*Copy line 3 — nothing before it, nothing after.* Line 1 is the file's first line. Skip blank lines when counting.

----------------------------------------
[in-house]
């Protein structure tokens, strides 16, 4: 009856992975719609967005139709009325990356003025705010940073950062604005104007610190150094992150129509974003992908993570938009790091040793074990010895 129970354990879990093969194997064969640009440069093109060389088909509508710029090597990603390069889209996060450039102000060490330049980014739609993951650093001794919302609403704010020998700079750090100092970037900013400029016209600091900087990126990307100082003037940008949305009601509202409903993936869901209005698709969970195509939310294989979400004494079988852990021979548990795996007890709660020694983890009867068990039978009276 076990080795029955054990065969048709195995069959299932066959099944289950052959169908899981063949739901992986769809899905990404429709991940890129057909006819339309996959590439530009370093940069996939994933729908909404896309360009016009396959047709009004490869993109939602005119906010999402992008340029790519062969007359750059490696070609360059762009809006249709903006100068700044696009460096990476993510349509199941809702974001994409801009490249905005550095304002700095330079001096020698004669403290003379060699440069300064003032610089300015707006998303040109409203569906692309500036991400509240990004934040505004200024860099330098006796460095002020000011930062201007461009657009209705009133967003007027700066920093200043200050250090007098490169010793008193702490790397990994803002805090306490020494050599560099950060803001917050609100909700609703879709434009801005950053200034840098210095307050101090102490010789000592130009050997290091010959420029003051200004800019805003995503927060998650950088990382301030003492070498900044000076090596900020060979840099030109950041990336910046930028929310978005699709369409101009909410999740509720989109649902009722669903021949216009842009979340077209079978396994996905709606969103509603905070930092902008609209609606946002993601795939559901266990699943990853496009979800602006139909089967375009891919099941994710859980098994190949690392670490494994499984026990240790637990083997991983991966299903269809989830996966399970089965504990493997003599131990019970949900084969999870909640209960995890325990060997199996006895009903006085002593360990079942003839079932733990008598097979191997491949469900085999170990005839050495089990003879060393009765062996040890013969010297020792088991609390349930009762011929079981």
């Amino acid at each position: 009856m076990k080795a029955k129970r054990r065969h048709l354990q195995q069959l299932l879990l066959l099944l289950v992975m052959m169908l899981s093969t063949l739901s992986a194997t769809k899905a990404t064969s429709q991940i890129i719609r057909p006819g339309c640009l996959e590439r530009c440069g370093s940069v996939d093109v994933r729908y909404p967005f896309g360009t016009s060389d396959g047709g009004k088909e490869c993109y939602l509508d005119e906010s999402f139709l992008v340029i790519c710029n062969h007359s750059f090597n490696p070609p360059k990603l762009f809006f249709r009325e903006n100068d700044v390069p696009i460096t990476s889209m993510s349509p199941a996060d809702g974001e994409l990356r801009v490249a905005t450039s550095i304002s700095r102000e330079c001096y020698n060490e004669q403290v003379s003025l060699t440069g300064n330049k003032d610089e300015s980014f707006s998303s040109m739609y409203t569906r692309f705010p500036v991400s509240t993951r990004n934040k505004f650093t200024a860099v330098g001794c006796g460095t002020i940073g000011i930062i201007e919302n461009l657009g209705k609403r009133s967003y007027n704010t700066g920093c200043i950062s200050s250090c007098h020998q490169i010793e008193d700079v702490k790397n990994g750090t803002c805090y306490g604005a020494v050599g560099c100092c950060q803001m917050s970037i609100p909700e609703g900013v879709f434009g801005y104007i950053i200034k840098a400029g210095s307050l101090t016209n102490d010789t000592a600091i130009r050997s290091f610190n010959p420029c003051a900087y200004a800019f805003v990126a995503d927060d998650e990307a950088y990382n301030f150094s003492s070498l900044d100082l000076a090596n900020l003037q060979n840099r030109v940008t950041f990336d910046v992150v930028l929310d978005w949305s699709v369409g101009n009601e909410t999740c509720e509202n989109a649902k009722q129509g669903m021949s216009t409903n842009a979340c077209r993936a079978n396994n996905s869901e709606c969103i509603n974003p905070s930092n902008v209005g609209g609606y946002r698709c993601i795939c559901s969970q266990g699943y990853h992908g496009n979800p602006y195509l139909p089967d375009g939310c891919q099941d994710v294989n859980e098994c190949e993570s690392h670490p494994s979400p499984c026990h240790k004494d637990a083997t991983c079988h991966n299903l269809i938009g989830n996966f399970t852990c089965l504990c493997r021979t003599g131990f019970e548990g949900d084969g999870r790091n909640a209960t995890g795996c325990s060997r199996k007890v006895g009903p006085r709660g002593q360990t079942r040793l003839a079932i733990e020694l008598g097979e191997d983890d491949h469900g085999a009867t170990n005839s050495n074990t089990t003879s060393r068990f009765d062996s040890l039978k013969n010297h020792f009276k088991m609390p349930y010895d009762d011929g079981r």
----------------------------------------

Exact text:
């Amino acid at each position: 009856m076990k080795a029955k129970r054990r065969h048709l354990q195995q069959l299932l879990l066959l099944l289950v992975m052959m169908l899981s093969t063949l739901s992986a194997t769809k899905a990404t064969s429709q991940i890129i719609r057909p006819g339309c640009l996959e590439r530009c440069g370093s940069v996939d093109v994933r729908y909404p967005f896309g360009t016009s060389d396959g047709g009004k088909e490869c993109y939602l509508d005119e906010s999402f139709l992008v340029i790519c710029n062969h007359s750059f090597n490696p070609p360059k990603l762009f809006f249709r009325e903006n100068d700044v390069p696009i460096t990476s889209m993510s349509p199941a996060d809702g974001e994409l990356r801009v490249a905005t450039s550095i304002s700095r102000e330079c001096y020698n060490e004669q403290v003379s003025l060699t440069g300064n330049k003032d610089e300015s980014f707006s998303s040109m739609y409203t569906r692309f705010p500036v991400s509240t993951r990004n934040k505004f650093t200024a860099v330098g001794c006796g460095t002020i940073g000011i930062i201007e919302n461009l657009g209705k609403r009133s967003y007027n704010t700066g920093c200043i950062s200050s250090c007098h020998q490169i010793e008193d700079v702490k790397n990994g750090t803002c805090y306490g604005a020494v050599g560099c100092c950060q803001m917050s970037i609100p909700e609703g900013v879709f434009g801005y104007i950053i200034k840098a400029g210095s307050l101090t016209n102490d010789t000592a600091i130009r050997s290091f610190n010959p420029c003051a900087y200004a800019f805003v990126a995503d927060d998650e990307a950088y990382n301030f150094s003492s070498l900044d100082l000076a090596n900020l003037q060979n840099r030109v940008t950041f990336d910046v992150v930028l929310d978005w949305s699709v369409g101009n009601e909410t999740c509720e509202n989109a649902k009722q129509g669903m021949s216009t409903n842009a979340c077209r993936a079978n396994n996905s869901e709606c969103i509603n974003p905070s930092n902008v209005g609209g609606y946002r698709c993601i795939c559901s969970q266990g699943y990853h992908g496009n979800p602006y195509l139909p089967d375009g939310c891919q099941d994710v294989n859980e098994c190949e993570s690392h670490p494994s979400p499984c026990h240790k004494d637990a083997t991983c079988h991966n299903l269809i938009g989830n996966f399970t852990c089965l504990c493997r021979t003599g131990f019970e548990g949900d084969g999870r790091n909640a209960t995890g795996c325990s060997r199996k007890v006895g009903p006085r709660g002593q360990t079942r040793l003839a079932i733990e020694l008598g097979e191997d983890d491949h469900g085999a009867t170990n005839s050495n074990t089990t003879s060393r068990f009765d062996s040890l039978k013969n010297h020792f009276k088991m609390p349930y010895d009762d011929g079981r």